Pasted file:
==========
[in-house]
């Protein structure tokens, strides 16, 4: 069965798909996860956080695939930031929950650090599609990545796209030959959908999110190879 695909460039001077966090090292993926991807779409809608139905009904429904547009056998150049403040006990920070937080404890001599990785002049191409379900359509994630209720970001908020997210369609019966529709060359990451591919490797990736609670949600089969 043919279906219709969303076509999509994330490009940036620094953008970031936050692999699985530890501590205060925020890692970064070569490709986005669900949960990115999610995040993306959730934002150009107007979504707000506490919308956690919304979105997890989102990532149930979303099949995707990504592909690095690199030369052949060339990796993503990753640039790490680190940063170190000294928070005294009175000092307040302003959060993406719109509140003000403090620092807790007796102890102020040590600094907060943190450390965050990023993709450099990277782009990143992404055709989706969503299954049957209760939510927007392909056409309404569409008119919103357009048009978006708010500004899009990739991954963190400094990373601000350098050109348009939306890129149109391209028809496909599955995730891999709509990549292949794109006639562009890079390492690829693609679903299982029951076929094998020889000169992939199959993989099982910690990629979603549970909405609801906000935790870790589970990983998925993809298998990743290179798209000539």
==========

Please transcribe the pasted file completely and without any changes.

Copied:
[in-house]
């Protein structure tokens, strides 16, 4: 069965798909996860956080695939930031929950650090599609990545796209030959959908999110190879 695909460039001077966090090292993926991807779409809608139905009904429904547009056998150049403040006990920070937080404890001599990785002049191409379900359509994630209720970001908020997210369609019966529709060359990451591919490797990736609670949600089969 043919279906219709969303076509999509994330490009940036620094953008970031936050692999699985530890501590205060925020890692970064070569490709986005669900949960990115999610995040993306959730934002150009107007979504707000506490919308956690919304979105997890989102990532149930979303099949995707990504592909690095690199030369052949060339990796993503990753640039790490680190940063170190000294928070005294009175000092307040302003959060993406719109509140003000403090620092807790007796102890102020040590600094907060943190450390965050990023993709450099990277782009990143992404055709989706969503299954049957209760939510927007392909056409309404569409008119919103357009048009978006708010500004899009990739991954963190400094990373601000350098050109348009939306890129149109391209028809496909599955995730891999709509990549292949794109006639562009890079390492690829693609679903299982029951076929094998020889000169992939199959993989099982910690990629979603549970909405609801906000935790870790589970990983998925993809298998990743290179798209000539």